Scientific studies have shown that Psilocybe mushrooms work better for treatment resistant depression than any other therapy we´re familiar with. Based on the evidence we have, any lifetime exposure to psychedelics is associated with a 60% reduced risk of suicidality in Canadian sex workers. In contrast, when it comes to the conventional medical arsenal, we still don´t know for sure whether SSRIs beat a simple placebo. These substances peddled by the pharmaceutical industry take weeks before having an effect and once the user stops taking them, their mental health takes a rapid plunge, below their original baseline. The stereotypical school shooter is a kid who was on SSRIs but stopped taking them a few weeks before carrying out his massacre.
When it comes to me personally, I´m not depressed or suicidal. I am however, feeling angry and frustrated. This anger and frustration comes from seeing all sorts of things around me that don´t function well and having no ability to address them. Why are we spending 0.3% of the world´s electricity on a payment protocol that doesn´t function properly? Why don´t we treat severely depressed people with psychedelics? Why do we harvest fish in the ocean with bottom trawlers, only to then feed the fish as animal fodder to factory farm animals, animals that are in turn consumed by people who would be healthier and happier if they ate more vegetables and less of these animals? To be interested in the world around you, means running into continual frustration.
However, it’s important to understand the circumstances we live in. Being worried about climate change and similar issues if you’re not a politician or a billionaire is a bit like being a monkey in a cage who feels guilty when the Titanic crashes into the iceberg he already saw up ahead. If your lot in life turned you into a monkey in a cage, your primary responsibility is to get yourself out of the cage first. Nobody listens to a monkey in a cage and you can’t turn the steering wheel yourself if you’re stuck in the cage. Even in my own line of work I feel effectively powerless, because the policy decisions made by the owners of the company prohibit me from carrying out my job effectively, as most of us on the workfloor have come to comprehend by now.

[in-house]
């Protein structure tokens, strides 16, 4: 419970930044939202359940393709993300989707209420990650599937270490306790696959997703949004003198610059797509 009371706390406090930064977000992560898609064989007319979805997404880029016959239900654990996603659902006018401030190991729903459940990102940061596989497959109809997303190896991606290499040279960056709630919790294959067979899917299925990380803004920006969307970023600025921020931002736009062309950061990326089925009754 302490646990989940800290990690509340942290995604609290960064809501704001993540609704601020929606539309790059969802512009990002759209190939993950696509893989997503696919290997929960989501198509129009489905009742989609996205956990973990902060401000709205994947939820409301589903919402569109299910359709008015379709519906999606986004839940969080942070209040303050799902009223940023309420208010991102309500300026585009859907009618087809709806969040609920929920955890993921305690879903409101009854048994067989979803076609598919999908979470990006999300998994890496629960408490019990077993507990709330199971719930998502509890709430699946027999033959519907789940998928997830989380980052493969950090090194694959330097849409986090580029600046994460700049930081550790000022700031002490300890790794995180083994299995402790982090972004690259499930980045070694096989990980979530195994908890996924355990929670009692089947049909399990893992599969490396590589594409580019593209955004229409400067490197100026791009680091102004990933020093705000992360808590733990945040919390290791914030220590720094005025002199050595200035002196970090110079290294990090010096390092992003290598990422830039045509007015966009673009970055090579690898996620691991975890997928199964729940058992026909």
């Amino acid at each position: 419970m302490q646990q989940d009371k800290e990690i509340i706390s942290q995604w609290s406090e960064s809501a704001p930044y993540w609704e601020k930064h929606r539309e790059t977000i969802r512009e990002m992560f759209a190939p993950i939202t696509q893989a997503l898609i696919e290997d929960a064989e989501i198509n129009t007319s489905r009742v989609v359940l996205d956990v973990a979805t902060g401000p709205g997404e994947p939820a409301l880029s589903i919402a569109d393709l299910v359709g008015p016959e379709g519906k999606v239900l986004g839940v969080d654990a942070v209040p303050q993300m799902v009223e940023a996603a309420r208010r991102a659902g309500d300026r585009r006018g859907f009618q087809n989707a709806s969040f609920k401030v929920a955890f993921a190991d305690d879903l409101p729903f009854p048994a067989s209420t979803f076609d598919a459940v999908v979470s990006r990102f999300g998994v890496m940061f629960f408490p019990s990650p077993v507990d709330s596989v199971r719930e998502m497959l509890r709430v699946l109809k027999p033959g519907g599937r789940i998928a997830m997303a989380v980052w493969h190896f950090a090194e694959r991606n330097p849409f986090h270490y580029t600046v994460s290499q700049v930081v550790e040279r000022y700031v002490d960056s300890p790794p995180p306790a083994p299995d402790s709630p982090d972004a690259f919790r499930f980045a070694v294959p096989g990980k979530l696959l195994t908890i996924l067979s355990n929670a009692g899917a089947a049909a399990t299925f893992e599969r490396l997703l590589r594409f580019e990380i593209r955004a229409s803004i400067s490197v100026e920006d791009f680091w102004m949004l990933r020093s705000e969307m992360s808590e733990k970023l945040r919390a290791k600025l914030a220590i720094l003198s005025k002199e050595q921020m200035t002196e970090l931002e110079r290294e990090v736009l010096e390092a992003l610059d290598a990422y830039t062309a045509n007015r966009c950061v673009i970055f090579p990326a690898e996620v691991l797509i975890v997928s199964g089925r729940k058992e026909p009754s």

Factors outside of our control turned us into monkeys in cages. If we wore human clothing and demonstrated a willingness to steer the Titanic directly into oncoming icebergs, we might be released from our cages and promoted to helmsman of the ship. This is something that has to be understood: Seemingly unnecessary destruction and misery is to some degree intrinsic to our way of life. Attempting to address that misery and destruction has the effect of marginalizing you. An American president who wants to ¨splinter the CIA into a thousand pieces and scatter it into the winds¨ ends up murdered in broad daylight. A Bitcoin developer who wants to reduce the electricity consumption of Bitcoin would be marginalized. A politician who wanted to implement effective carbon taxes wouldn´t be reelected. The people who run our society, run our society because they have the kind of personality that leaves them perfectly comfortable carrying out dumb policies.
When it comes to my Peruvian torch adventure, I think I have learned to make peace with the stupidity that surrounds us and the finality of everything. Everything around us goes through cycles of birth, death and eventual rebirth. I don´t think we live on the only planet where tool-using bipeds abolished the ecological conditions that gave birth to them through a failure to reign in their own greed. In fact, I´d say our current mistakes probably go a long way when it comes to explaining the Fermi paradox: The kind of animals who maintain ecological stability of their planet don´t have the degree of resource consumption that allows them to demonstrate their existence to the rest of the universe for very long.
For me personally, I have come to the conclusion that my first priority will have to be to liberate myself from the cage I was born into. I believe I am able to do so, in a manner that rhymes with my goals and ambitions in life. As an example, I can short sell energy-intense unsustainable speculative bubbles. By doing so, I accelerate their demise and thereby reduce the eventual carbon footprint of the endeavor. Simultaneously, I can invest the proceeds in projects I do consider worthwhile. When I focus my energy and attention on the things I can do, an interesting side-effect occurs: The range of things I can do begins to expand, until eventually I wake up one day and realize the cage I was born into is nowhere to be seen.